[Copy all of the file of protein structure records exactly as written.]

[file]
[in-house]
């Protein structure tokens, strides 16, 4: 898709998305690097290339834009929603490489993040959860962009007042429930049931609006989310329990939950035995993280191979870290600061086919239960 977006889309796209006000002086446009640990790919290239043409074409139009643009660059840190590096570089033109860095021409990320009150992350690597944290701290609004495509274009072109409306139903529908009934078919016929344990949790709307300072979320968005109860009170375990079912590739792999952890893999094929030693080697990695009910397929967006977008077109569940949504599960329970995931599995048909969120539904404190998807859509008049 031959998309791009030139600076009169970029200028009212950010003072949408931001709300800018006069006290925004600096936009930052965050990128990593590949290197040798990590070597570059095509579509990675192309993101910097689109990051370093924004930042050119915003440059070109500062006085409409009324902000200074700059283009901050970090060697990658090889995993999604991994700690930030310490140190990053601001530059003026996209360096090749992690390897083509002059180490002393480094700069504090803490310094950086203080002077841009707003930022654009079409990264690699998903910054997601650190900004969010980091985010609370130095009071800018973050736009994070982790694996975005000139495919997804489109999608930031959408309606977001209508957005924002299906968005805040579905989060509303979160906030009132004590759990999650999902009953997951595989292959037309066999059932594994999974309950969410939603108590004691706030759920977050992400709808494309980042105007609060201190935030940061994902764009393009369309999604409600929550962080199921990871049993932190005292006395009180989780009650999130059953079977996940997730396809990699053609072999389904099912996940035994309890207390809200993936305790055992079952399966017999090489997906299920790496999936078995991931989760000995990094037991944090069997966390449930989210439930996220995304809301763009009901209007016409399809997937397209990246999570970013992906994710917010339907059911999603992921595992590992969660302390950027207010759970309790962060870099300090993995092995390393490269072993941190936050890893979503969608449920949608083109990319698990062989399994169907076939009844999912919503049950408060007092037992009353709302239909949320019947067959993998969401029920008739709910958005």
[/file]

[in-house]
């Protein structure tokens, strides 16, 4: 898709998305690097290339834009929603490489993040959860962009007042429930049931609006989310329990939950035995993280191979870290600061086919239960 977006889309796209006000002086446009640990790919290239043409074409139009643009660059840190590096570089033109860095021409990320009150992350690597944290701290609004495509274009072109409306139903529908009934078919016929344990949790709307300072979320968005109860009170375990079912590739792999952890893999094929030693080697990695009910397929967006977008077109569940949504599960329970995931599995048909969120539904404190998807859509008049 031959998309791009030139600076009169970029200028009212950010003072949408931001709300800018006069006290925004600096936009930052965050990128990593590949290197040798990590070597570059095509579509990675192309993101910097689109990051370093924004930042050119915003440059070109500062006085409409009324902000200074700059283009901050970090060697990658090889995993999604991994700690930030310490140190990053601001530059003026996209360096090749992690390897083509002059180490002393480094700069504090803490310094950086203080002077841009707003930022654009079409990264690699998903910054997601650190900004969010980091985010609370130095009071800018973050736009994070982790694996975005000139495919997804489109999608930031959408309606977001209508957005924002299906968005805040579905989060509303979160906030009132004590759990999650999902009953997951595989292959037309066999059932594994999974309950969410939603108590004691706030759920977050992400709808494309980042105007609060201190935030940061994902764009393009369309999604409600929550962080199921990871049993932190005292006395009180989780009650999130059953079977996940997730396809990699053609072999389904099912996940035994309890207390809200993936305790055992079952399966017999090489997906299920790496999936078995991931989760000995990094037991944090069997966390449930989210439930996220995304809301763009009901209007016409399809997937397209990246999570970013992906994710917010339907059911999603992921595992590992969660302390950027207010759970309790962060870099300090993995092995390393490269072993941190936050890893979503969608449920949608083109990319698990062989399994169907076939009844999912919503049950408060007092037992009353709302239909949320019947067959993998969401029920008739709910958005």